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Patient treasures German heritage; Appreciates Simon Cancer Center Care

IU Health Simon Cancer Center

Patient treasures German heritage; Appreciates Simon Cancer Center Care

She was born and raised in Germany. Love brought her to the United States. Now, the specialists at IU Health Simon Cancer Center comfort this Indiana resident.

By IU Health Senior Journalist, T.J. Banes, tfender1@iuhealth.org

This is a love story connecting two continents, two countries. She was in her early 20s when Katja Broughton moved from her Frankfurt, Germany homeland to the United States.

“I had no money – just the clothes on my back. I followed this man into a strange place,” said Broughton, 50. That “strange man” was serving the military stationed in Germany. They were married on Feb. 24, 1991 – the same year Broughton’s first daughter was born. A year later, they welcomed a second daughter.

As Broughton shares her story resting in her infusion bed at IU Health Simon Cancer Center, her nurse, Chloe Bonham, comes in to check her medication. The two share a common bond. Bonham too was born outside the United States. Her roots are in France.

There’s a calm that comes over the room as the two chat and Broughton receives her cancer treatments. There’s another commonality too – Broughton also worked as a nurse in her native homeland.

She started nursing school at the age of 16 and lived in a dorm in a Catholic hospital.

“Nursing school is different there. You learn in six week blocks and then work in the hospital for six weeks,” said Broughton. Her rotations included med-surg, urology, and oncology.

“I chose nursing because it was expected of me,” said Broughton. “I was born in the 70s as a post-war child. My mom was a nurse who took care of my father when he was dying, and took care of my grandmother who died when I was in the second grade. I was to follow in her footsteps and take care of my family members and neighbors,” she said.

Her dad wasn’t even 40 when he died of cancer. Her grandparents also died of complications from cancer. Broughton never saw herself as a patient with cancer. But in 2018 she was diagnosed with squamous cell carcinoma of the vulva. Squamous cell carcinoma is a type of skin cancer that makes up about 90 percent of vulvar cancers; however cancer of the vulva is rare. An estimated 0.6 percent of all cancers in women are vulvar.

The American Cancer Society reports that women with cervical cancer also have a higher risk of vulvar cancer. During the month of January, healthcare providers want to increase awareness of cervical cancer and all types of female reproductive cancers. About 13,000 women in the United States are treated annually for cervical cancer. Healthcare providers encourage women to get regular gynecological checkups including pap smears and HIV screenings.

“I don’t know the exact reason, but there were only 26 in my graduating class and several of my classmates have been diagnosed with some form of aggressive reproductive cancer,” said Broughton. Her childhood was unlike many.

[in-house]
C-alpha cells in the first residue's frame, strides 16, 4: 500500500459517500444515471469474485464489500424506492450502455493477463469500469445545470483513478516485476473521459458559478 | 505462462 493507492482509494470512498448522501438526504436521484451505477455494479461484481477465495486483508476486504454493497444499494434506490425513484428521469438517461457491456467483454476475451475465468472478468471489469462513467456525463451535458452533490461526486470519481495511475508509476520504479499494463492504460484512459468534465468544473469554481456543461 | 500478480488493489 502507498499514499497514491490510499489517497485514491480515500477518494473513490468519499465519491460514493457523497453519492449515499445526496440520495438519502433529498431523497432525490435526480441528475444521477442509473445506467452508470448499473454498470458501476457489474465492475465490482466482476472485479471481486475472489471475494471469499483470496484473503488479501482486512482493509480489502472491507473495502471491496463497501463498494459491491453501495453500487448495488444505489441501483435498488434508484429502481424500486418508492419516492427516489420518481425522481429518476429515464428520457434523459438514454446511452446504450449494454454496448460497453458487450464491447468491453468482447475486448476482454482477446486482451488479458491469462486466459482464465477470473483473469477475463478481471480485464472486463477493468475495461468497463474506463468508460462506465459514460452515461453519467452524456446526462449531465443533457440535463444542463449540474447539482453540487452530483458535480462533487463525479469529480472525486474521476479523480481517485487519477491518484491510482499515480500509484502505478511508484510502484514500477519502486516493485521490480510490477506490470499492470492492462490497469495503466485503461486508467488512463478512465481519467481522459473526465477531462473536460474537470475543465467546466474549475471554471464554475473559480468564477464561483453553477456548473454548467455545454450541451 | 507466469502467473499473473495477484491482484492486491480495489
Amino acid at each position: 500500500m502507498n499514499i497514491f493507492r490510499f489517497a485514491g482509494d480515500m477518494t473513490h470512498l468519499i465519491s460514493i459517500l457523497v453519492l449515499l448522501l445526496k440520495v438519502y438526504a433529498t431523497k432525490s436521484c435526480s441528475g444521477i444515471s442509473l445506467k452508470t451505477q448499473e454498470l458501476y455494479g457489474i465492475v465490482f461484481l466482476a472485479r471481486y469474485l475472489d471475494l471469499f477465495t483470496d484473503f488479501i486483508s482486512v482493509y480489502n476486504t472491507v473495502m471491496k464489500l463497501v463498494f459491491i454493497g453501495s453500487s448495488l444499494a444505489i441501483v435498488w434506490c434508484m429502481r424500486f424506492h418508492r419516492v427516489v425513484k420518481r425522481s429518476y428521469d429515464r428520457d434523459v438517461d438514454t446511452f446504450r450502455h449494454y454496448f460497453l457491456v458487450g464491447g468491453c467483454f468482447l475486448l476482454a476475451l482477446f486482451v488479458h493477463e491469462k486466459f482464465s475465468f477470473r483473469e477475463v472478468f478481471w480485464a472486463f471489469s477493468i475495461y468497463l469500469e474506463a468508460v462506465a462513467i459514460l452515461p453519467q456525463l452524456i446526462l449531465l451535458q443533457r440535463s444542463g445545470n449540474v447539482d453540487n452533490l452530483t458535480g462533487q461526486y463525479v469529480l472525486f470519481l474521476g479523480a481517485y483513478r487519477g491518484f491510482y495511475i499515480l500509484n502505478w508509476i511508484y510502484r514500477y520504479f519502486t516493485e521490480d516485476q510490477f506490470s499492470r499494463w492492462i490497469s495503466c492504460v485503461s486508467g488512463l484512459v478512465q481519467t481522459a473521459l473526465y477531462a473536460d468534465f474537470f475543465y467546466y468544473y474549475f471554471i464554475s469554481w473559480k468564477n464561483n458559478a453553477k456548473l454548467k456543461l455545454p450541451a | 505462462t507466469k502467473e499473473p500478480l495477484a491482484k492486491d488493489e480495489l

She remembers receiving daily iodine pills. The thought was that the iodine offered some protection against radioactive materials. Some regions of Germany were believed to be exposed to clouds of radioactive fallout after the April 26, 1986 accident at the Chernobyl Nuclear Plant in the Soviet Union.

Since her 2018 diagnosis, Broughton had surgery to remove several lymph nodes and is undergoing chemotherapy. She is in the care of IU Health gynecological oncologist Dr. Sharon Robertson.

“Dr. Robertson has a great bedside manner and has this way that she can adapt to how she responds to you,” said Broughton. “I think I come at things from a different way with my medical background and my upbringing. I ask different questions than someone else might and she adjusts to my level and answers questions honestly giving me the data that she knows.”

As she talks about her care, Broughton’s husband, Steve, comes into the room bringing lunch. He accompanies her to her hours-long treatments. He shares the early influences in Broughton’s life that made her a strong woman.

Her parents were raised during wartime. As a child, Broughton remembers learning in elementary school how to react if stepping on a landmine.

“There was so much residual from the war that many American children do not even think about. Many buildings were bombed and when men came home traumatized, women were part the rebuilding process. I’ve heard stories about my grandmother being taken in the middle of the night, shoved on a train and protecting her children,” said Broughton. She remembers her father talking about his fears of air raid sirens and his anxiety of being buried in collapsed buildings.

So, when she fell in love with someone in the military, Broughton said she was drawn to the security. She was also drawn to her husband’s blonde hair and blue eyes.

They were friends for two years and then married in the courthouse in Freiburg, Germany – four days before her husband’s birthday. They first moved to his hometown for Corydon, Ind. When they moved to Indianapolis Broughton used her native language and her nursing to work as an interpreter for clinical trials. She has not returned to her homeland since.

“I’ve had an interesting life and I never saw myself here, in a hospital bed receiving chemotherapy,” said Broughton. “But I do believe I’m getting the best care possible.”

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Cancer

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